One of the bill’s initiatives is the creation and funding of a Center for Medicare and Medicaid Innovation in CMS, which would research, develop, and test new payment and delivery models.  These could then be expanded if they proved successful at improving quality or controlling cost.  Another new idea is to commission the Institute of Medicine to do a comprehensive study of geographic variations in medical care, considering all of the factors that might influence variations.  The IOM is supposed to submit a report to HHS, which is then to design an implementation program to address geographic variations.   That plan will be reviewed by MedPAC and the GAO, and then sent to Congress for an up or down vote.  The analogy of the base-closing commission is overused, but here is unavoidable, although here not only local but also special provider interests are at stake.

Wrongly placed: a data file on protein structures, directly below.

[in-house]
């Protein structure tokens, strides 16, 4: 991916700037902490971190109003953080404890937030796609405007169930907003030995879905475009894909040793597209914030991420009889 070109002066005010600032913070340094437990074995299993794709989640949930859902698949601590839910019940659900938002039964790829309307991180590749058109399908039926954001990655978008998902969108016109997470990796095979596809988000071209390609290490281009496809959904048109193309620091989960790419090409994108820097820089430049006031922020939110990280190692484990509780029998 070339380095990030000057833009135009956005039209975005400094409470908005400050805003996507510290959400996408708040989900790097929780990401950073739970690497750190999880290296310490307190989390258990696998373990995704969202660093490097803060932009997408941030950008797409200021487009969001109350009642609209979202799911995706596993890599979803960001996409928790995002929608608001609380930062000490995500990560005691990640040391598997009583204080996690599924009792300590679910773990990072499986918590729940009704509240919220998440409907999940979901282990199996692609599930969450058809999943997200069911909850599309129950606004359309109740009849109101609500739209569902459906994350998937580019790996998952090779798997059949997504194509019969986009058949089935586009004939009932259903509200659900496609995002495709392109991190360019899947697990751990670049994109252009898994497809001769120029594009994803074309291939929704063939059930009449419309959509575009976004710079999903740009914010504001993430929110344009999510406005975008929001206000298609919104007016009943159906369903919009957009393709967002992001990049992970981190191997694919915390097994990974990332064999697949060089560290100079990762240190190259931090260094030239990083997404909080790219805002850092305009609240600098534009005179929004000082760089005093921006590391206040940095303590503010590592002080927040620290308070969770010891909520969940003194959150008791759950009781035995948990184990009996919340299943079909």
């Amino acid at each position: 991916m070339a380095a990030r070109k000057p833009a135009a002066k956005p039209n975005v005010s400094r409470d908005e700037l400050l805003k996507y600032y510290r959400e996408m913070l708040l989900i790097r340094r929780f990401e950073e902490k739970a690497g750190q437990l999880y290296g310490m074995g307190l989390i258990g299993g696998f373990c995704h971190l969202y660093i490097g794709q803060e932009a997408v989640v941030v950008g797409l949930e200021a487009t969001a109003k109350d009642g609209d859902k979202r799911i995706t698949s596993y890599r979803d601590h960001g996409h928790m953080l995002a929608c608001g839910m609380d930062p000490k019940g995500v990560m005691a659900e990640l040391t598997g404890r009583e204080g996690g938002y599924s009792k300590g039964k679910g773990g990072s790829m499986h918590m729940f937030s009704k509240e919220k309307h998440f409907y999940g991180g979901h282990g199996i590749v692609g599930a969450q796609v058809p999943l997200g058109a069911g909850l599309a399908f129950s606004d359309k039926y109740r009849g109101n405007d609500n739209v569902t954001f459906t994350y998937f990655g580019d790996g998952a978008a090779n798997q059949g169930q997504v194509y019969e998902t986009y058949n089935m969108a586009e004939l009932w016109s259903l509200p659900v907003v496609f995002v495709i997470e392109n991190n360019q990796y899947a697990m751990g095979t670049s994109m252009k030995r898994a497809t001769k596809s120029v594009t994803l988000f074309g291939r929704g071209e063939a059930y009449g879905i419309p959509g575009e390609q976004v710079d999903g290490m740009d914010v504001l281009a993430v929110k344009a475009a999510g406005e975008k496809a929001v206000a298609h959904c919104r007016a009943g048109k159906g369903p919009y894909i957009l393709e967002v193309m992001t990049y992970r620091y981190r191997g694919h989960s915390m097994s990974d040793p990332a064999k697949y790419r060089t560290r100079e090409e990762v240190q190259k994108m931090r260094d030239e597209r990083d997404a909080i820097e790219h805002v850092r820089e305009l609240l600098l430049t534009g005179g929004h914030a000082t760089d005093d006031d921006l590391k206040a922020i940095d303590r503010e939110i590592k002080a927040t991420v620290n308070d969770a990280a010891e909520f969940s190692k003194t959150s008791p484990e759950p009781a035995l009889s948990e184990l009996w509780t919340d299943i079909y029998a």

Medicare Payment Changes

The legislation includes a number of new Medicare benefits mentioned in my first post.  It also makes significant reductions in payment updates or changes in payment methodologies for some providers, as well as a $154 billion reduction in Medicare Advantage rates over 10 years as they are brought back in line with traditional Medicare payments.  Finally, it salves a wound that has been troubling Democrats since the Medicare Modernization Act passed in 2003, finally giving HHS the power to negotiate prices with pharmaceutical companies for Part D drugs (although the CBO does not credit this provision with any program savings.)

Prevention And Wellness Initiatives

Contained within the bill are also a number of prevention and wellness initiatives.  The legislation would improve coverage and remove cost-sharing barriers to access for clinical preventive services in Medicare, Medicaid, and private insurance plans. $15.4 billion is appropriated for the next five years to fund task forces on clinical and community prevention services, prevention and wellness research, research on incentivizing healthy behaviors, and community prevention and wellness service grants.